The holidays began as they always do; with hope and plans and the giddiness of possibility. We made lists over breakfast of the places we'd visit, the fun times we'd have, the people we'd see, the work we'd do, the progress we'd make and the endless days of summer that we'd fill with laughter and laziness and home-building in perfectly equal measure.
But then with a week's work here, a week's visiting there and a week away in the sun still to come, the weeks disappeared into days and the days looked in danger of slipping through our fingers.
And so in the remaining spaces of the summer holidays and with a whole house full of jobs to do, we've been busy working.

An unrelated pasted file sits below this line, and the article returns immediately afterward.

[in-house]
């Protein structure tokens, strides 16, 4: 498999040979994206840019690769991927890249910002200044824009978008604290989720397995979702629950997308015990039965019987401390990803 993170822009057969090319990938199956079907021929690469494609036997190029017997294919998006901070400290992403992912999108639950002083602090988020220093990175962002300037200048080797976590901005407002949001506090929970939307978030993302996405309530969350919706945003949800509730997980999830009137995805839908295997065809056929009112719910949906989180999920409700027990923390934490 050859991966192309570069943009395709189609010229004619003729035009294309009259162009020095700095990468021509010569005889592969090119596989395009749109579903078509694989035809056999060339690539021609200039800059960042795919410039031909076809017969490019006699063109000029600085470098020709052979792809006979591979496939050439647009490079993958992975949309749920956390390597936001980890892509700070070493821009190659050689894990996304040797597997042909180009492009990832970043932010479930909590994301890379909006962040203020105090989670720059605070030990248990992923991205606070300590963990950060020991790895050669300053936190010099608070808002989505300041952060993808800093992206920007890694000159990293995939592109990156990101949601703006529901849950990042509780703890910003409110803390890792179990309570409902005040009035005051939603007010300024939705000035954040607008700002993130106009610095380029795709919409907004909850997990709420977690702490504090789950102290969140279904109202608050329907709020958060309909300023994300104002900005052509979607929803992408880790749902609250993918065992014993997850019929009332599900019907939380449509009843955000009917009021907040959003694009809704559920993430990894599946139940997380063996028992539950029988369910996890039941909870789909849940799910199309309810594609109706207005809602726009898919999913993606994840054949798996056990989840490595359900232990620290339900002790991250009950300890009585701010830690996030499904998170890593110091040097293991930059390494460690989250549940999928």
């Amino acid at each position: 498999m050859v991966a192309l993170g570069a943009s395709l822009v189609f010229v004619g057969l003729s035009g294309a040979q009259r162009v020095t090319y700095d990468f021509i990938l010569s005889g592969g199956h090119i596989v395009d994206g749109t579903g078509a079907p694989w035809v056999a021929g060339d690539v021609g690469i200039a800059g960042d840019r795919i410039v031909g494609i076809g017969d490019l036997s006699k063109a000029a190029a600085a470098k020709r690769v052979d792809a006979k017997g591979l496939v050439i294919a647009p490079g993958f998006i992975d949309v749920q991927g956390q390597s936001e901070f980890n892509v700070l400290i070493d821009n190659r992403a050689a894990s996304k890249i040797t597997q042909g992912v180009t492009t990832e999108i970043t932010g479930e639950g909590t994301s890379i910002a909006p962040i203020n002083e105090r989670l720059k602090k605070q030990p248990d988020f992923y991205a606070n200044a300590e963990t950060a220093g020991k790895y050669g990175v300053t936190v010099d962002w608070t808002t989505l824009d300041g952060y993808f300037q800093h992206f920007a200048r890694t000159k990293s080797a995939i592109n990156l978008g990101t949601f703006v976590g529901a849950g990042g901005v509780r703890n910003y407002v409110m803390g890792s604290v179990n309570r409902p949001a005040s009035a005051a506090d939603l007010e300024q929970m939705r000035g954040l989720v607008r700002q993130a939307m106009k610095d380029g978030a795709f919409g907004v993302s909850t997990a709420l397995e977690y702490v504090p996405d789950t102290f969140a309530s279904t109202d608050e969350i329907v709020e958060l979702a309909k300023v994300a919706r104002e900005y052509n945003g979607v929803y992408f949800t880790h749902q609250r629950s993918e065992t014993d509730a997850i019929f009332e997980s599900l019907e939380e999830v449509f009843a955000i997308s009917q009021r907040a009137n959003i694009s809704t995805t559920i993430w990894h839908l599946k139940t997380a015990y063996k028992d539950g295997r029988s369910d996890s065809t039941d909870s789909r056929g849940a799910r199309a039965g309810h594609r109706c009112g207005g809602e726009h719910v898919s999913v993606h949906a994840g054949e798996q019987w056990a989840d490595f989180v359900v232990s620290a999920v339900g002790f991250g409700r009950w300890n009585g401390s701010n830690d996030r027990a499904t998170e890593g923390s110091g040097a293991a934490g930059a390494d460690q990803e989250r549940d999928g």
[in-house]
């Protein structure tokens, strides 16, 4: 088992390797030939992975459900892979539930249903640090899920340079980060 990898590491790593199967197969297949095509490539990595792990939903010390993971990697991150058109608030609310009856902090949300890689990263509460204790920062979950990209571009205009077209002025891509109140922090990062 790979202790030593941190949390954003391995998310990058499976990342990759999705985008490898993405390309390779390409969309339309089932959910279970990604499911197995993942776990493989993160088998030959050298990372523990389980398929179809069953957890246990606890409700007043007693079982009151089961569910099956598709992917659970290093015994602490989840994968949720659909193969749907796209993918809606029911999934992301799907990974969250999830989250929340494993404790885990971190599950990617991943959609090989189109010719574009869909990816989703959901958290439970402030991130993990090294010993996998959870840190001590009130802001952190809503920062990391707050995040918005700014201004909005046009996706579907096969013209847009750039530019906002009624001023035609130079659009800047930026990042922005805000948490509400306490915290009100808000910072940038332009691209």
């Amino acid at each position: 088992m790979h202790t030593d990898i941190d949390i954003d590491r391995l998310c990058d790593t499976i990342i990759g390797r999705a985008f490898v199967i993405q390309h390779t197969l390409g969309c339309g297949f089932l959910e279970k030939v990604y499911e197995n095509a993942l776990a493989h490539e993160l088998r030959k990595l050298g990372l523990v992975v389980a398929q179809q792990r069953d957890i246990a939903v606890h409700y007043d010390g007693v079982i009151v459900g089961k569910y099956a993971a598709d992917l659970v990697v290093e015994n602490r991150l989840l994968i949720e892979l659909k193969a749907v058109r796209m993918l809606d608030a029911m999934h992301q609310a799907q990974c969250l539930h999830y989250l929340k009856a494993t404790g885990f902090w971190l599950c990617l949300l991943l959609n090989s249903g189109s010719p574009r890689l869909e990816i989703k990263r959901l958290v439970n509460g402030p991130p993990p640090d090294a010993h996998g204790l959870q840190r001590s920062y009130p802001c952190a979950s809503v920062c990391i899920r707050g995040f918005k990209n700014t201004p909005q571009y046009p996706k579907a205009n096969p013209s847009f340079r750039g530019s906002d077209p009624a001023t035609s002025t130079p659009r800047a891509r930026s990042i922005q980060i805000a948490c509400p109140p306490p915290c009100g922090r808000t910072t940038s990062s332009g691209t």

We've taped and filled the cracks in the plasterboard, slathered our hands and faces and walls in sloppy coats of Easyfill, sanded it down until my lungs felt vacuum-bags and the face that I saw in the mirror looked eighty, painted a ceiling, painted walls, planed window boards, ordered doors and carpets and abandoned all else in the pursuit of progress.
For over a week life has been placed on hold whilst we pour our energies into the echoey spaces upstairs; the washing is backed up, the fridge is bare, the blog is neglected, the photos are few, the housework is abandoned and routine is all but forgotten.
And yet even though the chaos is mounting, and progress is painfully slow, I find that I can cope with the carnage, because for the first time in a long time we're working together to improve the state of our lives, and if vast quantities of dust are a prerequisite of progress, then that's a price that I'm willing to pay.